Tagged: teach your child to swim
Pass on a passion
Victoria Pendleton’s father loved cycling. Luckily for GB cycling, he passed on the cycling bug.
To me part of the joy of parenting is being in a position to pass on a passion. Seeing a little person’s face light up with enjoyment in doing something that you enjoy, and being able to do something you enjoy with the best little people in the world. Nothing beats it.
It therefore seems really strange to me to find the plethora of children’s clubs and classes where little ones can learn everything from swimming and yoga, to decoupage and cookery from strangers, alongside similar classes for adults with a crèche attached so parents can pursue their passions unfettered by their children. This uncoupling of parent and child “leisure time” is great for industry, twice the money, but seems to me to be doing us a disservice. Feeding into exhausted parents’ need for “me time”, and the parental competition for “most accomplished child”, it has generated a cult of “professional class attendance” denying parents the simple pleasure of passing on a passion.
My husband and I taught both our children to swim. I am not the most accomplished swimmer, but I am able to stay alive in the deep end of the swimming pool. Swimming is a potentially life-saving skill and the quicker a child learns to stay alive in water, the better in my book. For my husband, swimming is a passion. He dreams of holidays swimming with teenage children between Greek islands (I will be going in the boat, glass and magazine in hand). Thus we made a point of taking the children to play in water regularly since the age of 3 months. The tiger mother in me, wanted to progress from “play” to “swim”, and over a summer when Big Sis was 4 years old, I managed to teach her to swim 5, then 10 metres. It was a great feeling when she managed it, both for her and for me. She positively beamed and wanted to do it again, and again. I was right there next to her in the water (holding on to 2 year old Lil Bro with his arm bands on), shouting “I knew you could do it!” I took added pride as a private swimming instructor who was also using the pool to teach at the same time asked me who had taught my children to swim as they were both “so confident in the water”, and I was able to reply “Me”. Now that Big Sis is able to swim, she is enrolled in professional lessons in a club to learn and refine strokes, but the pleasure of watching her gain mastery over the water was all mine.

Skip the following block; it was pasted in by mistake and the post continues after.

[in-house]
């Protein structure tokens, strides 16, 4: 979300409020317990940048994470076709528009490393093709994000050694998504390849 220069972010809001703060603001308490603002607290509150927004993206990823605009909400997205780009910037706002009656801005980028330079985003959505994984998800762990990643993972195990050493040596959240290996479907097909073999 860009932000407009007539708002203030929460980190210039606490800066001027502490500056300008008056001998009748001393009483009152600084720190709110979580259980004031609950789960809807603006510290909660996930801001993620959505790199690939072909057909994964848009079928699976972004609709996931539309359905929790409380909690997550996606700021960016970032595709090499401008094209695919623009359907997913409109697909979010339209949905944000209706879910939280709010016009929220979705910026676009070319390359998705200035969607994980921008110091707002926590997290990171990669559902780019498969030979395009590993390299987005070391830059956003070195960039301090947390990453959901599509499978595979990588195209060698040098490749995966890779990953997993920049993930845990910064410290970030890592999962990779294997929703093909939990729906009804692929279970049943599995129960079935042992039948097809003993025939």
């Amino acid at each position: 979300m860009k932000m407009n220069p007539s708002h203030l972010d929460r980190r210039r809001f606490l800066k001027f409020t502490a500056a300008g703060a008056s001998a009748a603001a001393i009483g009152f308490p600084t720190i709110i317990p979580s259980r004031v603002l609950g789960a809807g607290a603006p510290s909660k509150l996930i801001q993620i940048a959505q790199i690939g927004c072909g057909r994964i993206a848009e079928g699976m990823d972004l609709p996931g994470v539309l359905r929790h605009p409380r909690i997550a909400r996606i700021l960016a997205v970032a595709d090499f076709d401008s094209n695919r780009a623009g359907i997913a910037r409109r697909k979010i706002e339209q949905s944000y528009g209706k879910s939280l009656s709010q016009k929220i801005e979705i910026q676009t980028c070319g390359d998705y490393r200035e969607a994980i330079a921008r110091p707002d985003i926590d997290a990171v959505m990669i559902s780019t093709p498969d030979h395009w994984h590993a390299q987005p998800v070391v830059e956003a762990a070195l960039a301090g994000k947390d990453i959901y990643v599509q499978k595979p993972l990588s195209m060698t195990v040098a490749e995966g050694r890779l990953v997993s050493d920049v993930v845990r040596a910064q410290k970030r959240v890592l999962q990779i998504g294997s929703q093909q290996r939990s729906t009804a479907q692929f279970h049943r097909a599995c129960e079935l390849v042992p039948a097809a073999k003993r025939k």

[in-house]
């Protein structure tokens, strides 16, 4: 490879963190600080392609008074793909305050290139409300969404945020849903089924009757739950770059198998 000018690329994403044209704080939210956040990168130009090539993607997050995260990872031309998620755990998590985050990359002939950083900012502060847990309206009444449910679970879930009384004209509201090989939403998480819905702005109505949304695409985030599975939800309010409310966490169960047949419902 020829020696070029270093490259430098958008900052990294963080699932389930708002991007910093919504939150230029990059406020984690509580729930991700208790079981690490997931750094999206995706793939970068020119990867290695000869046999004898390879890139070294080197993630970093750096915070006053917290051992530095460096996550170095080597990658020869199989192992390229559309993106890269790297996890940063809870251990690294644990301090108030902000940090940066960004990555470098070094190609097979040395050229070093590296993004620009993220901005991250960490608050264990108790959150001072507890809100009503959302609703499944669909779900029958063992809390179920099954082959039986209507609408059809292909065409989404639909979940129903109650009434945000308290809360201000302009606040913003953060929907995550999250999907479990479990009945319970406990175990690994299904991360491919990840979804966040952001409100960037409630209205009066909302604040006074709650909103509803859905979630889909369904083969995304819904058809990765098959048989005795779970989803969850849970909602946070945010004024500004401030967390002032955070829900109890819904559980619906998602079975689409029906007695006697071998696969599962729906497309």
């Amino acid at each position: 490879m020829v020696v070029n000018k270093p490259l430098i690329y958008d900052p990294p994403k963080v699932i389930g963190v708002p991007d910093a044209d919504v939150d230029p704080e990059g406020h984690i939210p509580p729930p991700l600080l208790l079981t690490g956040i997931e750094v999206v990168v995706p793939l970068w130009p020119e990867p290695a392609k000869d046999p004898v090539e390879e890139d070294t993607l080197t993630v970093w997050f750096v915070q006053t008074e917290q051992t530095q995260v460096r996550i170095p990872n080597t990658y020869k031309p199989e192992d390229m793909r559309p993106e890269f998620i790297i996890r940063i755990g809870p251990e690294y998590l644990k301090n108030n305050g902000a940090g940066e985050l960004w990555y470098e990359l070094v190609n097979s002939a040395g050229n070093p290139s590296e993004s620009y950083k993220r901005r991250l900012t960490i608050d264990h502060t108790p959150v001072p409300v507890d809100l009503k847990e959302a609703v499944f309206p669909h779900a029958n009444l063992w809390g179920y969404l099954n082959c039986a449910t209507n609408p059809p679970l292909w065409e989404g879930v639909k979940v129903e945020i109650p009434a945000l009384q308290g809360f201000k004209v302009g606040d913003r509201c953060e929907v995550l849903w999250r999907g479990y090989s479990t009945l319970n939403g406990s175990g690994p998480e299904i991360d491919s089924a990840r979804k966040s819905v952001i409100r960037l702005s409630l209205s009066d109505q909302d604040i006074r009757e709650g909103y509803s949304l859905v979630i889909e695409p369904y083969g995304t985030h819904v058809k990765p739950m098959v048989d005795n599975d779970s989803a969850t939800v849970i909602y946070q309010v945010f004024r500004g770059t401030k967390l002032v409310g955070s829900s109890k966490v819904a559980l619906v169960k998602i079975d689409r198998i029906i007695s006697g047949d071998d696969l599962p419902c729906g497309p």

It was sad then when a friend who was an excellent swimmer asked me to recommend a swimming instructor for her toddler. I asked her why she didn’t teach her child herself, to which she responded, “I can’t; I’m not qualified”. I can see how you need professional qualifications to teach a group of children, or to teach children to swim strokes, but I was taught to swim by my dad, and my husband was taught by his parents as were the majority of people of my generation. So why shouldn’t modern-day parents feel qualified to teach their own children to swim? Probably because of the many advertised toddler swimming classes advocating professional guidance and undermining our confidence in our own ability to teach. It will be a really sad day when children are sent to professional classes to learn to cycle and bake cakes, as to me, teaching and doing these things with your young children is a rite of passage for parents. Or if you hate baking and cycling then snooker, oboe, tennis, skiing, poetry, jazz music – don’t keep your passions to yourself and send your children out to generic classes. Pass it on.